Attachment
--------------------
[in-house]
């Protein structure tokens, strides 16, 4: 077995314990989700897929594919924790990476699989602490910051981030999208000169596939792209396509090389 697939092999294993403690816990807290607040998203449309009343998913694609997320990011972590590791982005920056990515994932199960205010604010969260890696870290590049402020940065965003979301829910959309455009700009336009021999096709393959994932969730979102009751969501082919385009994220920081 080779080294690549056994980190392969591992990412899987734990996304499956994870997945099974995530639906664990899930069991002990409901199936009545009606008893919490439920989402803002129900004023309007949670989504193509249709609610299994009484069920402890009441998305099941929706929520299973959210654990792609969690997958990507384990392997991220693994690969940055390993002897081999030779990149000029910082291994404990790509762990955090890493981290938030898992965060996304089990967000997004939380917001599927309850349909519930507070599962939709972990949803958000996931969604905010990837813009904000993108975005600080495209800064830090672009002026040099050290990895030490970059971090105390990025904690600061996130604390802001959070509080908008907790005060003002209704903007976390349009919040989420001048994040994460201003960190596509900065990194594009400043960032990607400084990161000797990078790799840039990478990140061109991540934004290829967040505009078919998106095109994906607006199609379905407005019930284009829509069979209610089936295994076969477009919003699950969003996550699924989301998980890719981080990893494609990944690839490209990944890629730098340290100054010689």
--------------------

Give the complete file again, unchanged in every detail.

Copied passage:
[in-house]
């Protein structure tokens, strides 16, 4: 077995314990989700897929594919924790990476699989602490910051981030999208000169596939792209396509090389 697939092999294993403690816990807290607040998203449309009343998913694609997320990011972590590791982005920056990515994932199960205010604010969260890696870290590049402020940065965003979301829910959309455009700009336009021999096709393959994932969730979102009751969501082919385009994220920081 080779080294690549056994980190392969591992990412899987734990996304499956994870997945099974995530639906664990899930069991002990409901199936009545009606008893919490439920989402803002129900004023309007949670989504193509249709609610299994009484069920402890009441998305099941929706929520299973959210654990792609969690997958990507384990392997991220693994690969940055390993002897081999030779990149000029910082291994404990790509762990955090890493981290938030898992965060996304089990967000997004939380917001599927309850349909519930507070599962939709972990949803958000996931969604905010990837813009904000993108975005600080495209800064830090672009002026040099050290990895030490970059971090105390990025904690600061996130604390802001959070509080908008907790005060003002209704903007976390349009919040989420001048994040994460201003960190596509900065990194594009400043960032990607400084990161000797990078790799840039990478990140061109991540934004290829967040505009078919998106095109994906607006199609379905407005019930284009829509069979209610089936295994076969477009919003699950969003996550699924989301998980890719981080990893494609990944690839490209990944890629730098340290100054010689």